There are two levels of governance that protect consumers from unethical purchases. Those levels fall under the state and the federal government. Under the federal government, you’re covered by a handful of legislative pieces that you may be able to use to facilitate returning a used car.

The Consumer Rights Act

The Consumer Rights Act was passed in 2015. It gives citizens and legal residents of the United States the ability to return faulty purchases within 30 days.

What’s considered faulty are purchases that end up being unfit for the reason they were bought. This might be due to technical malfunctions, apparent safety concerns, or any number of other flaws.

There are, of course, gray areas here seeing as how some cars are old and may naturally be sporting defects that come with age. The rule of thumb is that if defects were not disclosed and would likely prohibit a reasonable buyer from making the purchase if they were informed pre-purchase, you can likely claim a refund.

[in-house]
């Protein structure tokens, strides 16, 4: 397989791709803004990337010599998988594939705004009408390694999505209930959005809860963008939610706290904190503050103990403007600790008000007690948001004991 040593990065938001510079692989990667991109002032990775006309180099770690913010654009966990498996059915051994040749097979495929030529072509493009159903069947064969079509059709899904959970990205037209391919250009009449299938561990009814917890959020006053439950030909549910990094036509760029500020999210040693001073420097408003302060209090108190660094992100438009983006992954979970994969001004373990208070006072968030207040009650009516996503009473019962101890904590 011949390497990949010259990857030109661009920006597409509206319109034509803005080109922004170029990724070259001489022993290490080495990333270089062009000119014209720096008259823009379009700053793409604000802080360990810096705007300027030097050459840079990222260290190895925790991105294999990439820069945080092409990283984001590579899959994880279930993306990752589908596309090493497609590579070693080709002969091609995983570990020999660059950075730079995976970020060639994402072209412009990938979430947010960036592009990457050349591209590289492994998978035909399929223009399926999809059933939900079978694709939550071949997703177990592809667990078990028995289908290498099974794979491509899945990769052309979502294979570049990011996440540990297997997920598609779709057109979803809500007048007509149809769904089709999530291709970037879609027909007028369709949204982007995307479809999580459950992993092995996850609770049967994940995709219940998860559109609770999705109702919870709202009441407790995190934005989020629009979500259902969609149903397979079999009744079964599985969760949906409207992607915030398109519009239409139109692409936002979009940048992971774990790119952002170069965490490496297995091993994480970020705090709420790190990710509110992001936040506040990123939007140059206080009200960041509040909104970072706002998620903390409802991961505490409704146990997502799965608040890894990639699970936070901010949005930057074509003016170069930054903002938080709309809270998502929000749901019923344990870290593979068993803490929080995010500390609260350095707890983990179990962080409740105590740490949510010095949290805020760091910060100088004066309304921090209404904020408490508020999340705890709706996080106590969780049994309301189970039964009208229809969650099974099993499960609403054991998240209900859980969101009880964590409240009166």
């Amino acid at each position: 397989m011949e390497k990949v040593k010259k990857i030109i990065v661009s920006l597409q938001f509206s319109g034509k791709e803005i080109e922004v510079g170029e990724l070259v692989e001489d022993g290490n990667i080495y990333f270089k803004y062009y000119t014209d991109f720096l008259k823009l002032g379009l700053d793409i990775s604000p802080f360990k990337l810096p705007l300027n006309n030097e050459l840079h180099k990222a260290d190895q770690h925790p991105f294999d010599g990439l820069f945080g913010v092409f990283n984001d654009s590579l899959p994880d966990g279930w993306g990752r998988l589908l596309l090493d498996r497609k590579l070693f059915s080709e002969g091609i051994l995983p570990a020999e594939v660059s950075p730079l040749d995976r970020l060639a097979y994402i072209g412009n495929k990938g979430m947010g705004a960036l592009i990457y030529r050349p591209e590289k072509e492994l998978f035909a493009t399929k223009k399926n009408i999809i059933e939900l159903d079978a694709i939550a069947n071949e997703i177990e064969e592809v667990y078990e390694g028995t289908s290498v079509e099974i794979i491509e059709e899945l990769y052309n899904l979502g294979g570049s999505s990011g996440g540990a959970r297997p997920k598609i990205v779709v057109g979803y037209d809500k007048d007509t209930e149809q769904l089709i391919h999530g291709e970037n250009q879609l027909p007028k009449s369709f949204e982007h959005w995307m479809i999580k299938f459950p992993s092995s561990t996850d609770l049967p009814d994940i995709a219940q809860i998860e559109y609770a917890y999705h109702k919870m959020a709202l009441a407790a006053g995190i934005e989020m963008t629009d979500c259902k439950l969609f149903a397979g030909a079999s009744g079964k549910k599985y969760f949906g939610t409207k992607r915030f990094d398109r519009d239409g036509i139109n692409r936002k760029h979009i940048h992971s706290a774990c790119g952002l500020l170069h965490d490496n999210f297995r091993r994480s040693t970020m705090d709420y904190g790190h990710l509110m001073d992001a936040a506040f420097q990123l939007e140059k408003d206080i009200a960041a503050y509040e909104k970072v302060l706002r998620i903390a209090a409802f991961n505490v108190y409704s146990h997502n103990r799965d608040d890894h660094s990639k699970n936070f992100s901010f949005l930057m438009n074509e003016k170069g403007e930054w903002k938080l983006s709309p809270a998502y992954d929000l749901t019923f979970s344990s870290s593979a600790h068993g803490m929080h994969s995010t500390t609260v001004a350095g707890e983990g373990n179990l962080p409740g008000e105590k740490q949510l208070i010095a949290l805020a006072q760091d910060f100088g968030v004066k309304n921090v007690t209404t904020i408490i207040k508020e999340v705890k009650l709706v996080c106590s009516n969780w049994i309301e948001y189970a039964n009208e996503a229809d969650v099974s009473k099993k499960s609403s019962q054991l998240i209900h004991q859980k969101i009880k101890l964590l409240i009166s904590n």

Unfair Trading Regulations

In addition to the Consumer Rights Act, there are Unfair Trading Regulations that have been on the books since 2008. These regulations broadly bar businesses from entering into unfair transactions with consumers.

An example of an unfair transaction would be selling people vehicles with serious flaws that are beyond the scope of what was apparent at the time of purchase.

Consumer Credit Act

If you purchased your vehicle on credit, your credit card company may offer certain protections that could speed up a refund. Credit companies are required to protect consumers when they report fraudulent transactions.